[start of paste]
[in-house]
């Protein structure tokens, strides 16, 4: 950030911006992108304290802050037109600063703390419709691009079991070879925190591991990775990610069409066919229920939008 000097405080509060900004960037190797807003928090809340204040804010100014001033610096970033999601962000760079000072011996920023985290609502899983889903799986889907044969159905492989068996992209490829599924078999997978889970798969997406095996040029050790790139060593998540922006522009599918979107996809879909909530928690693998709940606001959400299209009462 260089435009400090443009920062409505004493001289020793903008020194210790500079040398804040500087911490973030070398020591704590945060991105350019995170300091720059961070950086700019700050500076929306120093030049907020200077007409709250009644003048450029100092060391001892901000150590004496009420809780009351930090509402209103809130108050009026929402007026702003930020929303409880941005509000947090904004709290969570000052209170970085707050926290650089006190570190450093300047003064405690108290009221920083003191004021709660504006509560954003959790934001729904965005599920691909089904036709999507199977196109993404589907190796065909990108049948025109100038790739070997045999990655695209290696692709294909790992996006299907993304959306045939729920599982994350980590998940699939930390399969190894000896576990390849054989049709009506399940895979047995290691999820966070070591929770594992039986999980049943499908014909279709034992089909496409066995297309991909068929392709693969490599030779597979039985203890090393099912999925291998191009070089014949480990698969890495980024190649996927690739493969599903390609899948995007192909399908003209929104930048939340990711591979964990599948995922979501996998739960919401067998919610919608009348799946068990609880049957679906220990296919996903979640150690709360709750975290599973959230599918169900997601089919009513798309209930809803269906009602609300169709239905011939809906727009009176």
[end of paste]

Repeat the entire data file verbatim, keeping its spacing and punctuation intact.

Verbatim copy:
[in-house]
């Protein structure tokens, strides 16, 4: 950030911006992108304290802050037109600063703390419709691009079991070879925190591991990775990610069409066919229920939008 000097405080509060900004960037190797807003928090809340204040804010100014001033610096970033999601962000760079000072011996920023985290609502899983889903799986889907044969159905492989068996992209490829599924078999997978889970798969997406095996040029050790790139060593998540922006522009599918979107996809879909909530928690693998709940606001959400299209009462 260089435009400090443009920062409505004493001289020793903008020194210790500079040398804040500087911490973030070398020591704590945060991105350019995170300091720059961070950086700019700050500076929306120093030049907020200077007409709250009644003048450029100092060391001892901000150590004496009420809780009351930090509402209103809130108050009026929402007026702003930020929303409880941005509000947090904004709290969570000052209170970085707050926290650089006190570190450093300047003064405690108290009221920083003191004021709660504006509560954003959790934001729904965005599920691909089904036709999507199977196109993404589907190796065909990108049948025109100038790739070997045999990655695209290696692709294909790992996006299907993304959306045939729920599982994350980590998940699939930390399969190894000896576990390849054989049709009506399940895979047995290691999820966070070591929770594992039986999980049943499908014909279709034992089909496409066995297309991909068929392709693969490599030779597979039985203890090393099912999925291998191009070089014949480990698969890495980024190649996927690739493969599903390609899948995007192909399908003209929104930048939340990711591979964990599948995922979501996998739960919401067998919610919608009348799946068990609880049957679906220990296919996903979640150690709360709750975290599973959230599918169900997601089919009513798309209930809803269906009602609300169709239905011939809906727009009176």